The House yesterday passed the Employment Nondiscrimination Act, about which we previously blogged. The bill, were it to ever be signed into law, would prevent employers from discriminating against people because of their perceived or actual sexual orientation, but the bill becoming a law anytime soon is, of course, a pipe dream.
As expected, Democrats tooted their own horns (no pun intended) upon passing the legislation, while neglecting to mention stripping the bill of transgender non-discrimination rights and leaving out any protections for homosexuals that work for religious institutions (which includes hospitals) or the military. On the positive side, 200 Democrats and 35 Republicans voted for the bill; in less heartening news, 25 Democrats and 159 Republicans voted against, and 14 of our elected Representatives didn't bother voting at all.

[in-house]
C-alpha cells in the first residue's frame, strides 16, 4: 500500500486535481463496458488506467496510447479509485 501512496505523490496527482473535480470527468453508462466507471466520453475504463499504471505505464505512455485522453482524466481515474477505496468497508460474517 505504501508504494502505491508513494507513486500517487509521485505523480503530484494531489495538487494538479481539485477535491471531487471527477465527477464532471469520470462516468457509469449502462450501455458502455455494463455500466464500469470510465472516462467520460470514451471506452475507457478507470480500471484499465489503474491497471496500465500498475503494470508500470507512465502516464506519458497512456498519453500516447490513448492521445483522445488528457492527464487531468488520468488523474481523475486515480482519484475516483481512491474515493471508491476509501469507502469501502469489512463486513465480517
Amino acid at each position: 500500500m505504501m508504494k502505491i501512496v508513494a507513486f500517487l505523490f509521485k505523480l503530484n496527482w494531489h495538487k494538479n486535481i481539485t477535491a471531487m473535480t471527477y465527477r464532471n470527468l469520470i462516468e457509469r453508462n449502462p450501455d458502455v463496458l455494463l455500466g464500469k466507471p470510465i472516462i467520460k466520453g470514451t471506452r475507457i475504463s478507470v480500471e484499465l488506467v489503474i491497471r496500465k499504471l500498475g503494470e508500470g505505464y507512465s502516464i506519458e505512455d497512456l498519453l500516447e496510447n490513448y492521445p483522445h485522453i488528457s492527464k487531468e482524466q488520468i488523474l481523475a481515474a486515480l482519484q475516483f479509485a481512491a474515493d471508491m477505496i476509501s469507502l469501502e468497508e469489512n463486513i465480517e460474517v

Meanwhile, it's probably not ever going to come to a vote in the Senate, it's chances of passage are probably iffy if it does, and President Bush is keeping his veto pen ready, just in case. For those of you counting, the bill is well short of the number of votes it would require to override a veto were it to even reach the President's desk.
So, yay. The House passed a bill they've got no hope of seeing become law in order to make people believe they're actually effective, and now they can get back to naming Post Offices and shit.
House Approves Broad Protections for Gay Workers [NY Times]
Employee Nondiscrimination Act Roll Call Vote [Clerk of the House]